Tayla made to give women's footy a kick along
SHE takes hangers like Jeremy Howe. But you'd be hard-pressed to find an AFL player that boots the ball like Tayla Harris.
After taking a spectacular grab during her first game in the annual Melbourne-Western Bulldogs women's footy series at Melbourne's Etihad Stadium last season, Harris showcased her unique kicking style during the most recent match last week.
Action photos of the 18-year-old from Brisbane spread quickly on social media.
"I've always had a follow-through. It's just natural. It just happens," she told APN.
"When I was little, I literally used to knee myself in the face ... I'd have to put my hand up (to protect it)."
The athletic half-forward is now a poster girl of the sport with the fastest growing participation rate for women in Australia.
Harris played a big part in her Melbourne side clean sweeping its two-match series against the Bulldogs - the first was played at the MCG in May - carrying on from a sensational debut last year.
An image of her riding on the back of a pack to take a mark was used to help promote the 2015 games, the latest played as a curtain-raiser to the Dogs-Demons AFL match at Docklands and the first televised by Channel 7.
"It's cool. I like that sort of stuff. I'm not going to say 'no'," Harris says with a laugh.
"It boosts female footy.
"If someone tells you girls are just as good - they can take hangers or whatever - unless they see a photo or a video, they're not going to really believe it."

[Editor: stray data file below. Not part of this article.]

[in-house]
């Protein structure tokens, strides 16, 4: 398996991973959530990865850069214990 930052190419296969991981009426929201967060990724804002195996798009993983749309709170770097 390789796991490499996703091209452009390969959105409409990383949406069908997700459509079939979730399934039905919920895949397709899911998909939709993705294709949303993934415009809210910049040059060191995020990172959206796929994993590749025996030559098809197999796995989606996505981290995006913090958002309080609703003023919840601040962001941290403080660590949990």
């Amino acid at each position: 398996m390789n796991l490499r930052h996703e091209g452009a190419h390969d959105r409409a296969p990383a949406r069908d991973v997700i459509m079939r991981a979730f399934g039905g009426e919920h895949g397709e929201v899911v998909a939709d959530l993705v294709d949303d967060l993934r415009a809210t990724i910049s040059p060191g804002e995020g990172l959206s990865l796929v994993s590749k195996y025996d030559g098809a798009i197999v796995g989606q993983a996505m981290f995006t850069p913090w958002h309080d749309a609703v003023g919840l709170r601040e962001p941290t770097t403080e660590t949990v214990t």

Following dad Warren and brother Jack into the sport, Harris began playing alongside the boys from the age of five at the Aspley Hornets, before later crossing to the Zillmere Eagles to play in the state women's competition.
Along with players from all over the country, she was drafted into the Melbourne line-up last season for these special exhibition games.
As another sign of its growing popularity, last week's game attracted a bigger TV audience in Victoria than the Essendon-Adelaide AFL match, which was on the same weekend.
"Actually my great grandmother - she's 95 now - she'd never seen me play before, but now she's got to see me play live," Harris said. "That was really special for me. TV is just a massive step forward."
It's not about to end there, however. While there have been 250 new women's teams established around the country in 2014-15 alone, there is expected to be at least a handful more in 2017, playing in a national competition, and possibly aligned to those in the AFL.
Harris, who works for AFL Queensland in promotion and game development, said she would welcome the chance to play for Brisbane, and do it professionally.
"Right now everyone's playing for the love of the game," she said. "You've already got a really good product, but then if you dangle a carrot in front of everyone, they're going to work even harder and it's going to be an even better game to watch."